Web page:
Do you know where our tradition of wearing costumes, carving jack-o’-lanterns and eating candies at this time of year comes from? It’s not as straightforward an answer as you might think.
Halloween’s coming, that magical time of jack-o’-lanterns, costumes, candy, and horror stories. Today’s version of this beloved holiday is filled with landmark rituals to which we are so accustomed that we usually take them for granted. Nothing screams Halloween like carved pumpkins, after all. But do you know why?
This festivity might not be as Christian as many people think. Its customs can be traced back to a wide array of different ancient traditions from all over Europe, some of which had nothing to do with Christianity at all. In fact, Halloween is the result of centuries of cultural combination and recombination, a blending and mixing of many populations, legends, and practices. Here’s the story behind one of the year’s most exciting celebrations.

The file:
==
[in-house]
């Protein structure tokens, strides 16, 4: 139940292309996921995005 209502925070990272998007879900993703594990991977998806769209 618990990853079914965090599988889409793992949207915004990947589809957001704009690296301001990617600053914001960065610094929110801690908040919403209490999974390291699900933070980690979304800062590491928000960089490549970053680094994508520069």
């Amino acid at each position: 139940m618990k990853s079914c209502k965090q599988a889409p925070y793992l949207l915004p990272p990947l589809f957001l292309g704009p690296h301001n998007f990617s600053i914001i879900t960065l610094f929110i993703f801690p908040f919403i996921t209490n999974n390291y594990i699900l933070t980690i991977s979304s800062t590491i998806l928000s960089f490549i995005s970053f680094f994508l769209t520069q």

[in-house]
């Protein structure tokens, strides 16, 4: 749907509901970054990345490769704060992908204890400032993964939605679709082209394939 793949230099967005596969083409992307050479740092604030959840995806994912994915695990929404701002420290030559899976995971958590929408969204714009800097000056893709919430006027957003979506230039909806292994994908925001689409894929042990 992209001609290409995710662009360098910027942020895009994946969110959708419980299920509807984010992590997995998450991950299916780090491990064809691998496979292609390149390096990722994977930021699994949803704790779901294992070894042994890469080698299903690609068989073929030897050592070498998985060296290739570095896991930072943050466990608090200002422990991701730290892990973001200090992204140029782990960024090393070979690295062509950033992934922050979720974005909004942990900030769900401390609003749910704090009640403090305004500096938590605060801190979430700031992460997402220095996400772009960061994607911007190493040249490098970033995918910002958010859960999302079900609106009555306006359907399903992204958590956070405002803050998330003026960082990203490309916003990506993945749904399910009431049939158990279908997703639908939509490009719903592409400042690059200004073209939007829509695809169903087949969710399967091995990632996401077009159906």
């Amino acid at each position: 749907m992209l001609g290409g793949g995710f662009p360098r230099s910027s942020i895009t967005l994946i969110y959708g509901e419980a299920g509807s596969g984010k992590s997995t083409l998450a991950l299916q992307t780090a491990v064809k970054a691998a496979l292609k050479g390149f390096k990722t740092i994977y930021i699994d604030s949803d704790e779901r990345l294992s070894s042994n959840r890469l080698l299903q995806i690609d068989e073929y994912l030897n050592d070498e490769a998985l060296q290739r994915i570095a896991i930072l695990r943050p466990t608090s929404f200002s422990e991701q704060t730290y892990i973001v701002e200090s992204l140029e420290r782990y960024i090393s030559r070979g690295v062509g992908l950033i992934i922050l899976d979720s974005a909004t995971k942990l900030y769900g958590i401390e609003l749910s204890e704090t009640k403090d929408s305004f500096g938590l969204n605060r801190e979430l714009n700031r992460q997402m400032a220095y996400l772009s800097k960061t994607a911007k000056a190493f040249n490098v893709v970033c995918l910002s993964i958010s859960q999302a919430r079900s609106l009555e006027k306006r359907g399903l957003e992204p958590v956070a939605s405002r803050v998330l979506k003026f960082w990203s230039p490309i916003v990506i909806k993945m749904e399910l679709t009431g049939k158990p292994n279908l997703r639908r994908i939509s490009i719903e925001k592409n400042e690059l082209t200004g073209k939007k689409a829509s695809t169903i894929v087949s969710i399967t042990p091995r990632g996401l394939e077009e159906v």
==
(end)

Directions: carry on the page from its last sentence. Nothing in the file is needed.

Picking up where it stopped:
A long time ago (over 2,000 years into the past), there was an ancient group that roamed what is now Ireland, the United Kingdom, and the north of France. These people were called the Celts, and they are known to us for their deeply mystical mythology and symbolisms. Druids, runes, magic: we’re all familiar with their all-too-bewitching legacy. One of their more intriguing festivities was called Samhain (pronounced sah-win), which they would celebrate every year on November 1. This day had a deep significance: it marked the end of the summer and the beginning of winter (a time usually associated with death), and as such represented the Celtic new year.
The seasons passed, the world became dormant and prepared to reawaken in the spring, but during this time something else happened. On the evening before the new year, the Celts believed, the boundary that separates the living from the dead weakens and becomes blurred. Spirits cross over from the other side and, for a brief period, ghosts roam free across the land. A menacing atmosphere in the darkness of October 31 forced the living to take measures to protect themselves from the dead: they would build bonfires and wear costumes (typically made of animal heads and skins). Their night became a fiery display of the presence of the afterlife, a way to deal with the ever-pressing threat of death. Druids were also believed to have increased powers of divination on such an evening, so the Celts would spend a day telling fortunes and predictions about harvests, romance, and the end of life.